Race For the White House: Biden says ‘I’m running to restore the soul of America’ 0

Former US Vice President and leading 2020 Democratic presidential candidate Joe Biden says he is “running to restore the soul of America.”

In a statement issued on the seventh anniversary of the Sandy Hook shooting on Saturday, Biden said he will prioritize efforts to combat the rise of gun violence in the United States should he win the presidency.

“I said when I got into this race that I’m running to restore the soul of America,” he said in a statement. “Few things make the need for that more clear than school shootings – what kind of nation are we if we simply accept that kids learn active shooter drills with their ABCs?”

“I know that we can defeat the NRA,” he continued. “I’m the only candidate in the race who has done it before – twice, when I was in the Senate. As president I’ll do it again.”

Biden has proposed to repeal the federal law that protects gun manufacturers from civil liability claims, and ban on the manufacturing and sale of assault weapons and high-capacity magazines, and implementation of background checks for all gun sales.

He had called for a reinstatement of an assault weapons ban in the wake of two mass in August that killed 31 people.

The 1994 Federal Assault Weapons Ban bill was signed into law by former President Bill Clinton. It expired in September 2004. Since then an assault weapons ban hasn’t been in place in the US.

Biden claimed that along with Senator Diane Feinstein (D-Calif.) he got the bill passed in 1994, and said he “fought hard to extend” the ban in 2004, but failed to do so.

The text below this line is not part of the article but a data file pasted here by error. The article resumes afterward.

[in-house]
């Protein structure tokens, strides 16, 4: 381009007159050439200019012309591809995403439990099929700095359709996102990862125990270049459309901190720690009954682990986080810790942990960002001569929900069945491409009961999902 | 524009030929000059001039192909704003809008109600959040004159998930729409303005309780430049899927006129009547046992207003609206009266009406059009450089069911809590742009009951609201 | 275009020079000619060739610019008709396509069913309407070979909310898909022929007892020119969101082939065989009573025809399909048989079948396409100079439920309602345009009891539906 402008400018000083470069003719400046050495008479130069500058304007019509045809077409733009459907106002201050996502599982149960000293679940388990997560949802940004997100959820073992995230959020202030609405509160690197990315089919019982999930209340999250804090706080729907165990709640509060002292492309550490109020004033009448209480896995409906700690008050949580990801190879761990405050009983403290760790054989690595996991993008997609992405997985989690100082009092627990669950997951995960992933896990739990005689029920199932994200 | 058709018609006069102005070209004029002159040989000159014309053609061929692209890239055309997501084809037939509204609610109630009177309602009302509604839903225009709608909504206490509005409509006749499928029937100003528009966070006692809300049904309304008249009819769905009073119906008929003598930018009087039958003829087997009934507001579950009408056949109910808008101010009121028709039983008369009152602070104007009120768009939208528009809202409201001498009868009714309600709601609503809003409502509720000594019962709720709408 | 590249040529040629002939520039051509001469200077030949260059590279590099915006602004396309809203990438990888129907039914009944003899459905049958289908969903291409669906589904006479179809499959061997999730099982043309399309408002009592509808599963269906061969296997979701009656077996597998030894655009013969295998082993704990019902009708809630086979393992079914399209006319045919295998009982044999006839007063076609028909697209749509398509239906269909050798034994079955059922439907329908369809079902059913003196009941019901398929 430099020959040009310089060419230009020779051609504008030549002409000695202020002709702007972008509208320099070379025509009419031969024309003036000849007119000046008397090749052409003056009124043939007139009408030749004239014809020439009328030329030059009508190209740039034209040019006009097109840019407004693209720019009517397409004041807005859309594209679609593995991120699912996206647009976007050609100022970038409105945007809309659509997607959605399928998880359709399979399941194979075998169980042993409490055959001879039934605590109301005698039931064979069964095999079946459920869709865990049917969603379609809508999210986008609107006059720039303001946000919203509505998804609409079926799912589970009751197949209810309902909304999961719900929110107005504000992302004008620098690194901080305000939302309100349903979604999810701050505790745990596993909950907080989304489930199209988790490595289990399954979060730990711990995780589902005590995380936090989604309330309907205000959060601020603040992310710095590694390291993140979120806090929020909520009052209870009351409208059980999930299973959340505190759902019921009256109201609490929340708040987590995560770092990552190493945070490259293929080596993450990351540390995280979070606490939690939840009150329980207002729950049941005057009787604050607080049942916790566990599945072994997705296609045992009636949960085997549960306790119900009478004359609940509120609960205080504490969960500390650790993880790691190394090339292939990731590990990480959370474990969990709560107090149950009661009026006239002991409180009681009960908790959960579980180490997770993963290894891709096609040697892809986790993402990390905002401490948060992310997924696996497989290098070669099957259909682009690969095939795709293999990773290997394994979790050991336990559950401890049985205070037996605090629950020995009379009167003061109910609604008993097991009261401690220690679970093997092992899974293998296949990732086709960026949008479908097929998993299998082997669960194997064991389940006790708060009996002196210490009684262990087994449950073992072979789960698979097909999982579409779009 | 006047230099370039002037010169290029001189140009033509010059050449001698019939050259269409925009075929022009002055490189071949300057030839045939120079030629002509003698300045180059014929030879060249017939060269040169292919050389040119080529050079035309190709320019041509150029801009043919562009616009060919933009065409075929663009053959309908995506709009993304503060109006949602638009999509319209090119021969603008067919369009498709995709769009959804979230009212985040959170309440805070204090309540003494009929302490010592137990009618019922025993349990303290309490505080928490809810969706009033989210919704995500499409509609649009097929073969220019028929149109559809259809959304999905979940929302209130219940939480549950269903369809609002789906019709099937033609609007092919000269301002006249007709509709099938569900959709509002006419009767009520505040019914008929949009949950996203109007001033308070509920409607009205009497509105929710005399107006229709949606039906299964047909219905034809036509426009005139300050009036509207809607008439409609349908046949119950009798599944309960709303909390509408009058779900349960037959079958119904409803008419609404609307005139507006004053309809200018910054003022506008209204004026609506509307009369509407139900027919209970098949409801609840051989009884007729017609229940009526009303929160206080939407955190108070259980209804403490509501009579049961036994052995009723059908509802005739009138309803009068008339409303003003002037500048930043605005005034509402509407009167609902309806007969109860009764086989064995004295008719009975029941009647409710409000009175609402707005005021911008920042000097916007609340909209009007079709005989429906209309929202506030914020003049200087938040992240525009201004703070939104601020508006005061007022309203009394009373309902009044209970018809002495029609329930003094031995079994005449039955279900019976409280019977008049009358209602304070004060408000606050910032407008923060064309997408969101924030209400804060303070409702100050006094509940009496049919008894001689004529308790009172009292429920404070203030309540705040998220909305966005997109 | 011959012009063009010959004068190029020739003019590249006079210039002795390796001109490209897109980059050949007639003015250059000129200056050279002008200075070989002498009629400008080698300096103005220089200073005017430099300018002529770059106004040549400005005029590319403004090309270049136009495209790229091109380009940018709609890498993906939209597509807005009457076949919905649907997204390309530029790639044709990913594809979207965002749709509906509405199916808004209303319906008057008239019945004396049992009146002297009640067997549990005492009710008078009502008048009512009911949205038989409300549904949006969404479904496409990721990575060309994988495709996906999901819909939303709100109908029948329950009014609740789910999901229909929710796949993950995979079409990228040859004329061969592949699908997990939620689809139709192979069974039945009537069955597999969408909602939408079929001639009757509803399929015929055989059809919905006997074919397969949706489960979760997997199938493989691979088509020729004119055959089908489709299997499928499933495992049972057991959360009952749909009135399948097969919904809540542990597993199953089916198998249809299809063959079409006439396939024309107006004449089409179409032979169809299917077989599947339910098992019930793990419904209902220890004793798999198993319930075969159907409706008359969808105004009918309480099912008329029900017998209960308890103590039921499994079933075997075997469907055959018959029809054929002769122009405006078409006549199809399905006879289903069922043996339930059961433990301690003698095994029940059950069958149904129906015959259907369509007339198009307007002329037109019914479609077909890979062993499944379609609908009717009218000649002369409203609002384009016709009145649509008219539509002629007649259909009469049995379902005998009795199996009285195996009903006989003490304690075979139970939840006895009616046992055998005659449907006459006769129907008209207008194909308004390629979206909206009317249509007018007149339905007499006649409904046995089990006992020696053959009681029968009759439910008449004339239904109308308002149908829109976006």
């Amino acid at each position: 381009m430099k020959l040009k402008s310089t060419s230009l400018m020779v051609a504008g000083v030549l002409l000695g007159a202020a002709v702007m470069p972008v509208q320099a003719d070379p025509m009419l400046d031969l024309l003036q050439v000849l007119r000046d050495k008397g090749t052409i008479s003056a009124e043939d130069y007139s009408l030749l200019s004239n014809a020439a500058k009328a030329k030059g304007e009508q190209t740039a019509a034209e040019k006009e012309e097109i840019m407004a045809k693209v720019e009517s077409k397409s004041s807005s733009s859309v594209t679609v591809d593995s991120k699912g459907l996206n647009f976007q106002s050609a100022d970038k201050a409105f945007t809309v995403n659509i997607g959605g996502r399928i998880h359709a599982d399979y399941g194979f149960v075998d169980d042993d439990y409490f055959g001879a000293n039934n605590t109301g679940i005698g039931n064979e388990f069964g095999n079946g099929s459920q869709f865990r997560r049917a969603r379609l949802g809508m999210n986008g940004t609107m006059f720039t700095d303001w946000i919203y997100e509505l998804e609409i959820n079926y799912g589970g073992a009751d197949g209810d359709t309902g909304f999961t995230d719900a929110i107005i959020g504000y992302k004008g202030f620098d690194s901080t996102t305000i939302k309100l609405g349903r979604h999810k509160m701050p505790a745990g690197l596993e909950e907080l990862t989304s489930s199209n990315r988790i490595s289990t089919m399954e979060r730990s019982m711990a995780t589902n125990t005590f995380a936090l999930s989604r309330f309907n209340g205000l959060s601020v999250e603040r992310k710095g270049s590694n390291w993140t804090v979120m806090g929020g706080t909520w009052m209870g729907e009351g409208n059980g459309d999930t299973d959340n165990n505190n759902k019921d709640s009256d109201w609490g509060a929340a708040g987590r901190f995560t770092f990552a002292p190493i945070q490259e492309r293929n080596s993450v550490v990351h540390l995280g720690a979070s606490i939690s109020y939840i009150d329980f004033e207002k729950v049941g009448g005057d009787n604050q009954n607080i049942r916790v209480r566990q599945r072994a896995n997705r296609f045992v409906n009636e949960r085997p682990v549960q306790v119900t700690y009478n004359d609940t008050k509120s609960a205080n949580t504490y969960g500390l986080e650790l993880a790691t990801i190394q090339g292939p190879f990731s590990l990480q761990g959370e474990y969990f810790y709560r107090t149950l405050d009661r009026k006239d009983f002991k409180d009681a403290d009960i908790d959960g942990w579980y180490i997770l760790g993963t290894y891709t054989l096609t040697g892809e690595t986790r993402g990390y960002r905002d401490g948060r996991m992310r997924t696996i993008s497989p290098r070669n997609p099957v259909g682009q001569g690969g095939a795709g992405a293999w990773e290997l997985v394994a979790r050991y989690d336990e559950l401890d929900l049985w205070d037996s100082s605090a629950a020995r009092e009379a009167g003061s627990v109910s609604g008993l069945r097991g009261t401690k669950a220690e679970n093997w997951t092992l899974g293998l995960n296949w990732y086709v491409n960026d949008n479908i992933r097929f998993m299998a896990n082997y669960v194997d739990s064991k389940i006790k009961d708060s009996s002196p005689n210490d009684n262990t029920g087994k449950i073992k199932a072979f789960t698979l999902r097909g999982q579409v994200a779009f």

Biden said that data about mass shootings showed that from 1994 to 2004 there were fewer mass shootings in the country.

Trump’s 2020 Democratic rivals blame him for gun violence

On Saturday, the former vice president claimed that gun control could be a galvanizing issue heading into the 2020 race.

“There’s a straight line from the brave parents of Newtown, many of whom have organized at the grassroots level and in the courts, to the activism of the Parkland students, to the millions of others who’ve said ‘enough’ in the long years between and since then,” he said, referring to other school shootings.

“This call for change is growing louder and louder, and is using every tool of our democracy, in the streets, voting booths, and courts,” he added.

Many have called for measures such as an assault weapon ban, universal background checks and other gun control reforms long stymied by partisan fighting in Washington.

Democrats have criticized Republican President Donald Trump’s mixed messaging on possible support for some gun control measures.

Several 2020 Democratic presidential contenders have also said that they would use the executive powers of the presidency to pursue gun-control measures if Congress again fails to act.

Trump meanwhile has suggested that he could sway the nation’s powerful pro-gun lobby, the National Rifle Association (NRA), to drop its opposition to gun restrictions.

Firearms regulation advocates state that restricting and tracking gun access would result in safer communities, while gun rights advocates state that increased firearm ownership by citizens reduces crime and assert that criminals have always had easy access to firearms.

The firearms industry in the US is tempting children at very low ages to take up shooting by selling brightly colored guns.

On December 14, 2012, twenty children and six adults were fatally shot by Adam Lanza, the gunman who later killed himself at the Sandy Hook Elementary School in the town of Newtown in the US state of Connecticut.

Following the shooting, a task force funded by the NRA recommended more armed guards and teachers in schools. Now President Trump is voicing support for that recommendation.

Source: Presstv